The IRS originally assessed against petitioner three penalties under section 6702(a) for the 2012 taxable year. The second was assessed for the submission he made on August 4, 2014, in response to an IRS letter which stated (incorrectly) that it had “no record of receiving” the 2012 joint return. That letter asked petitioner to “please send us a newly signed copy of your return,” and he complied with that request. Respondent in his post-trial brief “concedes that petitioner is not liable for the frivolous return penalty for the purported return submitted on August 4, 2014.” We agree with respondent, however, that petitioner is liable for the other two assessed penalties. In the case of both the June purported return and [*12] the September purported return, all three elements set forth in section 6702(a) for imposition of the penalty are satisfied.

First, the documents petitioner filed on June 13 and September 15 both “purport[ed] to be a return of a tax imposed by” title 26. Sec. 6702(a)(1). The June purported return was submitted on Form 1040, bore petitioner’s and Ms. Valentine-Whitaker’s original signatures, and was filed in an effort to obtain a refund. The September purported return was substantially similar to the June purported return, with original signatures but different attachments. It was filed in response to a CP72 notice that instructed petitioner to “[f]ile a corrected 2012 Form 1040 tax return within 30 days.” It thus purported to be a corrected Form 1040 for 2012, and it was likewise filed in an effort to obtain a refund. Petitioner submitted this document after being warned by the IRS that, “[i]f you continue to submit documents claiming frivolous positions, we’ll assess the $5,000 penalty each time you file a frivolous return.”4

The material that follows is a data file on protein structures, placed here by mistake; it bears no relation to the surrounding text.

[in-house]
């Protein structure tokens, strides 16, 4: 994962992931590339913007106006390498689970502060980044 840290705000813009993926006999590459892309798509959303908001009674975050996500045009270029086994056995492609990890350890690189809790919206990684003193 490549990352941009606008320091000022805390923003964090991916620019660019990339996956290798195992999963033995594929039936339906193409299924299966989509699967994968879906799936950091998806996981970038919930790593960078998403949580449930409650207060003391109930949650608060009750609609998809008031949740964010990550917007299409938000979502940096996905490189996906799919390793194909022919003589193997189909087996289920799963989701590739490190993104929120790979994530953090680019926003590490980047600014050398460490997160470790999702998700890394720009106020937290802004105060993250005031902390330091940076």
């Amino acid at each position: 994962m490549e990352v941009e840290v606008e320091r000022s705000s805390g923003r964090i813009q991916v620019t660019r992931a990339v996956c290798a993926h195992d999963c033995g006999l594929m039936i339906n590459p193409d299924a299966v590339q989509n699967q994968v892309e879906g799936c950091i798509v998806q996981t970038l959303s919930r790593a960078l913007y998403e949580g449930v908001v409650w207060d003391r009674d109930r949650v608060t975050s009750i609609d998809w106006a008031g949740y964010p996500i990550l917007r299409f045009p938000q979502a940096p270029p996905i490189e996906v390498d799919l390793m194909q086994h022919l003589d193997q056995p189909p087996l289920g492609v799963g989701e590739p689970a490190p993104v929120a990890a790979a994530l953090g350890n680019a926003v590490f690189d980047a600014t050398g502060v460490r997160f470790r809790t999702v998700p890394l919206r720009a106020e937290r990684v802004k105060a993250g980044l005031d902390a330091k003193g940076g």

Second, both the June and the September purported returns “contain[] information that on its face indicates that the self-assessment is substantially incorrect.” [*13] Sec. 6702(a)(1)(B). Each purported return shows zero on line 16a (as pension distributions), zero on line 16b (as the taxable amount of pension distributions), zero on line 37 (as adjusted gross income), and zero on line 43 (as taxable income). But each purported return inconsistently shows $3,094 on line 62 as “Federal income tax withheld from Forms W-2 and 1099.”